Sunday, June 23, 2013

Wordsworth - Poetry

The next entry in the poetry read through is from William Wordsworth, a wonderful name for a man who writes!  This sonnet is titled 'The World is Too Much with Us'.

The world is too much with us; late and soon,
Getting and spending, we lay waste our powers:
Little we see in Nature that is ours;
We have given our hearts away, a sordid boon!
The Sea that bares her bosm to the moon;
The winds that will be howling at all hours,
And are up-gathered now like sleeping flowers;
For this, for everything, we are out of tune;
It moves us not. - Great God! I'd rather be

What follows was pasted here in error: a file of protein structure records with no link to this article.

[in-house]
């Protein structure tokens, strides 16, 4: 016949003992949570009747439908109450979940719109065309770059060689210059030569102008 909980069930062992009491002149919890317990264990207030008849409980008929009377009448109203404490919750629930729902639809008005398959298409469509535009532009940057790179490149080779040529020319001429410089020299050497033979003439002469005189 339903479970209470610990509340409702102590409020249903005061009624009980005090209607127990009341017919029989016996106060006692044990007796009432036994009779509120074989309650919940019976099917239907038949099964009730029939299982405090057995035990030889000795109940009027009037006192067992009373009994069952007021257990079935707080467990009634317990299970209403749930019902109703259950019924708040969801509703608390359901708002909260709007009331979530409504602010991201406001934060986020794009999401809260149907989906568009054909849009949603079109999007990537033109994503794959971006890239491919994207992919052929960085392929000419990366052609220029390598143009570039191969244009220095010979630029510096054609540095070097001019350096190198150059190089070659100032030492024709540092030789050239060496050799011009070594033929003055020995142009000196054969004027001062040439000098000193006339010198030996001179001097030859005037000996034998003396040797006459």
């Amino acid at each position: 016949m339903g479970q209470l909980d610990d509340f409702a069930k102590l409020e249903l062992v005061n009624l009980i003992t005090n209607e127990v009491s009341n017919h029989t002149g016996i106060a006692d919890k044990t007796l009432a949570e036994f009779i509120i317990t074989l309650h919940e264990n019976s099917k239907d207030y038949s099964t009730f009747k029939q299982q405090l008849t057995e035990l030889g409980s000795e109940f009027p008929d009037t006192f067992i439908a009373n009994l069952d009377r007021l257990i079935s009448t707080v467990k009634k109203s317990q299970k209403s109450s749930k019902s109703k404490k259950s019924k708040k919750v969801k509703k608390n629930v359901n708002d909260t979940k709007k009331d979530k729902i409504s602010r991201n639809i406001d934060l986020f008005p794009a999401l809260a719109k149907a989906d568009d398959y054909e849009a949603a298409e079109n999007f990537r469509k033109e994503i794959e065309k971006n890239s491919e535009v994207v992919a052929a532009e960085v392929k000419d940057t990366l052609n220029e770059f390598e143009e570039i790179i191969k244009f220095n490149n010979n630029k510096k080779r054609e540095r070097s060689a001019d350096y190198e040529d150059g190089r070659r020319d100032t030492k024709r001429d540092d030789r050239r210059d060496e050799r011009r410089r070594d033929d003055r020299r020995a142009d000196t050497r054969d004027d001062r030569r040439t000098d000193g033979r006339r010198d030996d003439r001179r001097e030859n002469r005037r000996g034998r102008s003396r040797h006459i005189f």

A Pagan suckled in a creed outworn;
So might I, standing on this pleasant lea,
Have glimpses that would make me less forlorn;
Have sight of Proteus rising from the sea;
Or hear old Triton blow his wreathed horn.

The message is clear enough.  We have become too worldly and lost touch with nature.  That's a bad bargain and we're missing out on some choice delights.  Wordsworth would like to renounce it all and live a more primitive life if it would let him be in touch with the old spirits.  I'm somewhat sympathetic to this idea, but while I'd like to vacation in the primitive, I wouldn't want to live there.
How about poetic beauty?  The rhyme scheme doesn't thrill me.  The A,B,B,A pattern makes rythym difficult.  There isn't a phrase that really gets me in this.  Hmmm.  I can respect the work that goes into a sonnet but this one doesn't sing for me.

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